Sunday, 19 October 2008

First the good points....


Having a had a bit of a stress this week we found ourselves once again in the care of our local hospital, anyone who knows us knows where that is, I won't name & shame but anyone who wants pre-warning please feel free to e-mail me and I'll let you know which it was.

After having lunch and just getting ready for work for no reason my heart started pounding in my chest, very fast & very hard. After 10 minutes it didn't slow down and my husband could see it beating from across the room so we decided a trip to hospital might be in order. Its at this point we are always faced with the same decision; where? We are equidistant from 2 hospitals but live within the borders of one health care trust who we, ironically, have never trusted. The list of reasons is long and monumental, going back years to before our children were even born. So in that moment we have to decide whether to go with our slightly closer local A&E or travel 5 minutes longer and go to the trust in which we trust and where we are booked to deliver our third child. In the end we decided to go local only because the hospital from the other trust has an A&E which is in a separate building from antenatal care so we thought (wrongly, obviously) that going to our local hospital where its all together would mean the baby would be looked after too.

Before I chronicle the list of health care crimes that ensure I will NEVER cross the doors of that hospital again unless I am unconscious in an ambulance and have no choice I will point out that: the triage nurse wasted no time and immediately took me to an area to be monitored after seeing what my vitals were, its the first time I have ever been to said hospital and not felt like they couldn't care less about what I was saying and that I was out the door before I had finished my sentence, the doctors and nurses in A&E kept us informed and up to date with what they were doing all the time and I saw several different doctor in ascending rank from the same team so they had obviously sought and taken advise from other members of the team.

Once I was admitted and transferred from A&E though it all went down hill rapidly. The staff on the late shift were lovely but massively over stretched dealing with wandering dementia patients, dying patients, patients with learning difficulties who had no carers accompanying them as well as the usual level of sickness and pain you would expect. One nurse told me she had been assaulted by patients on 5 separate occasions that day. I wouldn't have blamed her for going home at that point. My first concern once I got to ward was if anyone would check on the health of our baby, we had had only 20 seconds of reassurance with a doppler in A&E, I was assured a midwife would come over during the evening and in the morning to check on her. He/she never materialised, I assume she is still wandering around geriatric wards looking confused when she cannot find a heartbeat in the stomach of an elderly patient who is full of wind.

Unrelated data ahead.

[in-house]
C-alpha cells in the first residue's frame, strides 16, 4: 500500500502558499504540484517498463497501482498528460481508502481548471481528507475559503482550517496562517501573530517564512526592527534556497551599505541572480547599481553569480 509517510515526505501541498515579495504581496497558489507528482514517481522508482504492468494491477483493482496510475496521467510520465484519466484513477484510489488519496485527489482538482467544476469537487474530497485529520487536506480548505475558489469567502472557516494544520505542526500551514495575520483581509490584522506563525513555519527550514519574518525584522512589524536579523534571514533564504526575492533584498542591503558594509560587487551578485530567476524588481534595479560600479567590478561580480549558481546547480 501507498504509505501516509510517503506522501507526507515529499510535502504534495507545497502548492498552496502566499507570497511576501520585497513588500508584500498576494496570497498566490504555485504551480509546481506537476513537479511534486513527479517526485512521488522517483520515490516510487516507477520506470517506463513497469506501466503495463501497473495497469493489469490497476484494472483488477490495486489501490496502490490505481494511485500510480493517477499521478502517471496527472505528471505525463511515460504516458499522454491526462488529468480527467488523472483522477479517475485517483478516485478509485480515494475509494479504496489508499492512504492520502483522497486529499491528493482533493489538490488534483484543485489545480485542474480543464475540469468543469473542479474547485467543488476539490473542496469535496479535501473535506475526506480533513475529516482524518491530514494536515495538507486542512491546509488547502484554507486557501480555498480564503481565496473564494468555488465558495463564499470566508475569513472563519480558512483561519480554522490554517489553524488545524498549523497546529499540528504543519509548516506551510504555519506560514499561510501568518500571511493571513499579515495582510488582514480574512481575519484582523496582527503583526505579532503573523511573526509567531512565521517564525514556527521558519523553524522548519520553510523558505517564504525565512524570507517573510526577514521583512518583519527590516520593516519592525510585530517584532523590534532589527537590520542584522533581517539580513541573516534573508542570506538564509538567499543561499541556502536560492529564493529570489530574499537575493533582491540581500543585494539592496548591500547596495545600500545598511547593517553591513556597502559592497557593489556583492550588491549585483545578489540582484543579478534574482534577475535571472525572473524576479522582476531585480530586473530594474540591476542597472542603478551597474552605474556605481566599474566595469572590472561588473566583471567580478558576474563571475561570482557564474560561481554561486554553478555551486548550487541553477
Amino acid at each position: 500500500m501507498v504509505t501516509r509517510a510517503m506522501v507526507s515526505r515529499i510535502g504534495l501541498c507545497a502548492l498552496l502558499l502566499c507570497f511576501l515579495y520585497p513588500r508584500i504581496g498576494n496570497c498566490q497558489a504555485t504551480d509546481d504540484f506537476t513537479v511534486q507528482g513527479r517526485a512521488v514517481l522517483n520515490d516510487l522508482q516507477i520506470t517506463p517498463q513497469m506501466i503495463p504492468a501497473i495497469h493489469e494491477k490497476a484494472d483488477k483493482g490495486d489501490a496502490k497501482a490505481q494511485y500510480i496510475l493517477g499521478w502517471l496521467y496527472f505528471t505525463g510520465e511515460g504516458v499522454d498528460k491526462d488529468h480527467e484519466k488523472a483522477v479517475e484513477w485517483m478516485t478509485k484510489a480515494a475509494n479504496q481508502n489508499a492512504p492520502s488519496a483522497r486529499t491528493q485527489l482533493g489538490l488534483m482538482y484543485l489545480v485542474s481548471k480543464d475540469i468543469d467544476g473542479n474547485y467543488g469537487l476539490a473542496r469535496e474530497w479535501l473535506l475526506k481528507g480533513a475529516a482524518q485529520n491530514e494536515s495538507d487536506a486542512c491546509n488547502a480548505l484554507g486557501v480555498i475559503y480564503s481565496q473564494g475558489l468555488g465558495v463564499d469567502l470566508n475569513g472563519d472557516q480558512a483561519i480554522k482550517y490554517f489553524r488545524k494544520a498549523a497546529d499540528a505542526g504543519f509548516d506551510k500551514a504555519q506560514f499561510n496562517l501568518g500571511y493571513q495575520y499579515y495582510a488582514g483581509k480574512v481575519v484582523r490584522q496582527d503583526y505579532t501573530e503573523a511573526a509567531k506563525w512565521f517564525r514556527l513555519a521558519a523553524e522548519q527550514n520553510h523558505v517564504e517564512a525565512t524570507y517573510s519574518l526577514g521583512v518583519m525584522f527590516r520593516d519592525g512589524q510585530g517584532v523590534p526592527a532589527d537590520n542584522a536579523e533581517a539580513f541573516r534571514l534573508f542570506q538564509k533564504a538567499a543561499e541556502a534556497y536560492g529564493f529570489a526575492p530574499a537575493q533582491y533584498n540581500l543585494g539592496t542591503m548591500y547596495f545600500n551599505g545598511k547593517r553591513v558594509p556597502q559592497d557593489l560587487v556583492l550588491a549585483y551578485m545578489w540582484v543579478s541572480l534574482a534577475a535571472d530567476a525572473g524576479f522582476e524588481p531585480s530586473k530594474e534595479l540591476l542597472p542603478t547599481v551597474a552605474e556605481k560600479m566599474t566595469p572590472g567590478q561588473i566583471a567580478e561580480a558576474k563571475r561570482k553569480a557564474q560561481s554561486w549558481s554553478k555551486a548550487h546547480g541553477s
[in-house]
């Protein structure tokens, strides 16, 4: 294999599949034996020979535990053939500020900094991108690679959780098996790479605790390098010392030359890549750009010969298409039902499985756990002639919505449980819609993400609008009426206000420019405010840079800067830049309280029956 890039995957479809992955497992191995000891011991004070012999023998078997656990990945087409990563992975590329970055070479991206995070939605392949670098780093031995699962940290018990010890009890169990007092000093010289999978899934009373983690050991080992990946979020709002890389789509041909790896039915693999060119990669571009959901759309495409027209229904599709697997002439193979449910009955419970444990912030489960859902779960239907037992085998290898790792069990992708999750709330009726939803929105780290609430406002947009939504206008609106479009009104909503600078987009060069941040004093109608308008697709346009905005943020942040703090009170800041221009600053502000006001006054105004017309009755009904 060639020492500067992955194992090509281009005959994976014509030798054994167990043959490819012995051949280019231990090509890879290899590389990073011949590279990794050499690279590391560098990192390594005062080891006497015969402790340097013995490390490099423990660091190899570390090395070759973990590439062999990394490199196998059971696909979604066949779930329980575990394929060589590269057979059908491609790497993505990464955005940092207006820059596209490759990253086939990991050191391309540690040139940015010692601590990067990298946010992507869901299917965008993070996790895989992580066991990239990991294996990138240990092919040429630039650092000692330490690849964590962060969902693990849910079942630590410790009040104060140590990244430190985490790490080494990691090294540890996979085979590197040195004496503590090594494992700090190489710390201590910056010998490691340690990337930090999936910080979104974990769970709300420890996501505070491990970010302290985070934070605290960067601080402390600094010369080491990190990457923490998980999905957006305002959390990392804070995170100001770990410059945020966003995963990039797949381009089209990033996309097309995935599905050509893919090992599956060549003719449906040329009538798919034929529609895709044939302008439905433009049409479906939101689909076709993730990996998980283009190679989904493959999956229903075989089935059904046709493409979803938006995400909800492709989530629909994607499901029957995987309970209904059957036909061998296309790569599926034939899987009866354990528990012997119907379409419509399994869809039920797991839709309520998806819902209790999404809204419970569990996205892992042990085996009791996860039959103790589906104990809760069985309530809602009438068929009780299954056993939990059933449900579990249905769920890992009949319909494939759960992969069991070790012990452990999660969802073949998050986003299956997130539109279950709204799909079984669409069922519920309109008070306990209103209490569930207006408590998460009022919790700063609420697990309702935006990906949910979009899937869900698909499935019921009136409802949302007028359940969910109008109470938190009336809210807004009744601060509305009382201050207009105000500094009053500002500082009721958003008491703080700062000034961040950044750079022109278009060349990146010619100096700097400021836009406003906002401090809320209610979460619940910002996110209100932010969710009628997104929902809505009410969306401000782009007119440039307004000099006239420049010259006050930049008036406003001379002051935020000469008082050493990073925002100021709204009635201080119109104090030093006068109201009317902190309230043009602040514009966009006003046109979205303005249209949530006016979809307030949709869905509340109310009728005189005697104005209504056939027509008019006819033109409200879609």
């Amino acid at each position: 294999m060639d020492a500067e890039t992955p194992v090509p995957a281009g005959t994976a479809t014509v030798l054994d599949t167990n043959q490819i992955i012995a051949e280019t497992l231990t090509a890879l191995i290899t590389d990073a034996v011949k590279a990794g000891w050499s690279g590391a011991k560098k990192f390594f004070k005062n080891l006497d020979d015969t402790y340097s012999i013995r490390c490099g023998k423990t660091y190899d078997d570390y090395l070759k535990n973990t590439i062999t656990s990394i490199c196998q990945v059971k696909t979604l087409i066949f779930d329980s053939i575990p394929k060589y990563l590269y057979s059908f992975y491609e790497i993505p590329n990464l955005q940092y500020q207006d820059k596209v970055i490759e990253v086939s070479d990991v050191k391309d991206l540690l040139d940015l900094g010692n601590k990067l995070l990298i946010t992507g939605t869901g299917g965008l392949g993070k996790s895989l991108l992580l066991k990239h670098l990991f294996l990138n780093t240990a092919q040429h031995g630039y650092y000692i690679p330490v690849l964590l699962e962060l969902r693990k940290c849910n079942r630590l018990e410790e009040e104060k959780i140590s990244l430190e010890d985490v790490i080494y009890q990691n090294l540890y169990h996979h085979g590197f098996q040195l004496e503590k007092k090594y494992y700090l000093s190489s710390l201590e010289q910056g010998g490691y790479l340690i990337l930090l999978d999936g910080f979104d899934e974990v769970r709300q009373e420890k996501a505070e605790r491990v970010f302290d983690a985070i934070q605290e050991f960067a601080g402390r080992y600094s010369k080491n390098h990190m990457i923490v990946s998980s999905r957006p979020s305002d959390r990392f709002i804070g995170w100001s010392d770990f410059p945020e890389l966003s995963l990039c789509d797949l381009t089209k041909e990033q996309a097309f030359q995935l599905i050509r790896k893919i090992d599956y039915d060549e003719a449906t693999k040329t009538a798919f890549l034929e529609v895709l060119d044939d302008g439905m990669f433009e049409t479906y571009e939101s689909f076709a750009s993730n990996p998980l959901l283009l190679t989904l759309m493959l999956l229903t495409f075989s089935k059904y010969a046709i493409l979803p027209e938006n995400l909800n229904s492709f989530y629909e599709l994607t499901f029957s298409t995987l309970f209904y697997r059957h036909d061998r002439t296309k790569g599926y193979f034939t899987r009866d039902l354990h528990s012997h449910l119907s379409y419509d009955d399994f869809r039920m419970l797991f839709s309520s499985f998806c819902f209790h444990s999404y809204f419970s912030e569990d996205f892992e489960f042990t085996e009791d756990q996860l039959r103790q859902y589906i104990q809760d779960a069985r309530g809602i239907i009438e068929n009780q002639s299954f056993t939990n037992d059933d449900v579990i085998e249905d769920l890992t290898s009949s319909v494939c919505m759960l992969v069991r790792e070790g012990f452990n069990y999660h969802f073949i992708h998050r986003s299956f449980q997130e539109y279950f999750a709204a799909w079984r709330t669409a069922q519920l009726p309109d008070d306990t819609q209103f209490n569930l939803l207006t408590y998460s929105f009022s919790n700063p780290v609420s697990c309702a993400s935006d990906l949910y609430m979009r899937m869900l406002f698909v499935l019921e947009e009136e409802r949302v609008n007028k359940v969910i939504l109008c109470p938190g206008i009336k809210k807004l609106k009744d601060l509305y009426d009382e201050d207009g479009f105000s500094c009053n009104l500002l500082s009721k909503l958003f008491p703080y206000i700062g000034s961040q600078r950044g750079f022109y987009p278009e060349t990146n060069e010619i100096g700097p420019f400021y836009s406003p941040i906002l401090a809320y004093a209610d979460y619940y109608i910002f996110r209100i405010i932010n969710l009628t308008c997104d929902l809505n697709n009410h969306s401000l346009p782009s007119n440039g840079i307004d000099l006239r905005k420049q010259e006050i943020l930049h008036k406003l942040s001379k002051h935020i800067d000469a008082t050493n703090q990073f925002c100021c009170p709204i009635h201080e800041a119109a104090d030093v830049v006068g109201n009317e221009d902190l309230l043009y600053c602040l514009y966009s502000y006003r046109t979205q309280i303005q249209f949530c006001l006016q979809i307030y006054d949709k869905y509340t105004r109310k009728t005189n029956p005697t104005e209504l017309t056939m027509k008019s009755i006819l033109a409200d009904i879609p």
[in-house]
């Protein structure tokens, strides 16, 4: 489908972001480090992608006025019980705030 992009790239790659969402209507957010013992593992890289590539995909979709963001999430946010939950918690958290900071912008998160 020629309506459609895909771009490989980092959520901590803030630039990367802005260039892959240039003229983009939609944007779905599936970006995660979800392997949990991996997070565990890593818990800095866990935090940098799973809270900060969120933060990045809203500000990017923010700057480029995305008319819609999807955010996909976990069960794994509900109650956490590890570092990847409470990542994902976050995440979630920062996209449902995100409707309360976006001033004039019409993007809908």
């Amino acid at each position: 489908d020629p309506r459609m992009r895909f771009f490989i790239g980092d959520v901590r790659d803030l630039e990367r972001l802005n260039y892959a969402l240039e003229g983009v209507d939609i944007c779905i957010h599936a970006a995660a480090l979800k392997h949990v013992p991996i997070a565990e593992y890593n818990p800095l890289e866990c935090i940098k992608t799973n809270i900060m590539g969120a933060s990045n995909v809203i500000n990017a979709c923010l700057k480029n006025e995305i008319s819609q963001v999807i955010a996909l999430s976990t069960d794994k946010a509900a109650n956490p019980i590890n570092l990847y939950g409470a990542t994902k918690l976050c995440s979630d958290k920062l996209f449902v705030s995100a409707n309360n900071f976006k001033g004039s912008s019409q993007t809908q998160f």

The night shift staff were equally lovely, and equally thin on the ground. But that's no defense for the appalling lack of infection control practice, not only were patients with active diarrhoea and vomiting in an open bay and not a side room but during my 24 hours on the ward I only witnessed 2 hand washes in all that time. Nurses and auxiliaries went round from bed 1 to bed 6 doing drug rounds and observation rounds from one patient to another without so much as a splash of water on their hands. Being the patient in bed number 6 I was left to wonder what sort of bug I would contract through my bed-number lottery, would it be MRSA or would I get off with a little vomiting bug?

To add insult to injury the overhead fluorescent lights were flicked on at 6.30am, well why not? The staff are awake why should the patients sleep? Its not like we had all been awake most of the night while drips alarmed ignored for long periods of time and our bay-mate vomited the night away?

The morning staff were an interesting bunch, seemingly unable to speak to patients directly, I found out I was being discharged when 2 nurses had a conversation at the bottom of my bed 'she's going home isn't she.....?'

So after being discharged we had a cup of tea at home and headed up to the other hospital to check on the baby, who is fine. The staff there were appalled by the treatment we had received and thankfully made any future decisions for us, 'don't bother going there, just come straight to us.'

Oh and the biggest irony..... the day I was admitted the self same hospital was all over the local papers for getting a top star rating and being so clean. The mind boggles it truly does.

1 comment:

*-~EIGNA~-* said...

oh my god what a distrastrous hospital that sounds? how on earth did they get a good review from your local paper? i gather they only reviewed the emergency department as from what you have said it seems the only sane and on the ball team!

I do hope that the 5 minute extra journey for any emergencies/baby delivery (hope there are no emergencies bar baby coming ) will mean you get looked after.

dh being able to see heart beating through your chest sounds bloody scary!!! sheesh i would have been out the door like a shot within five minutes of seeing it, you must have been scared daft?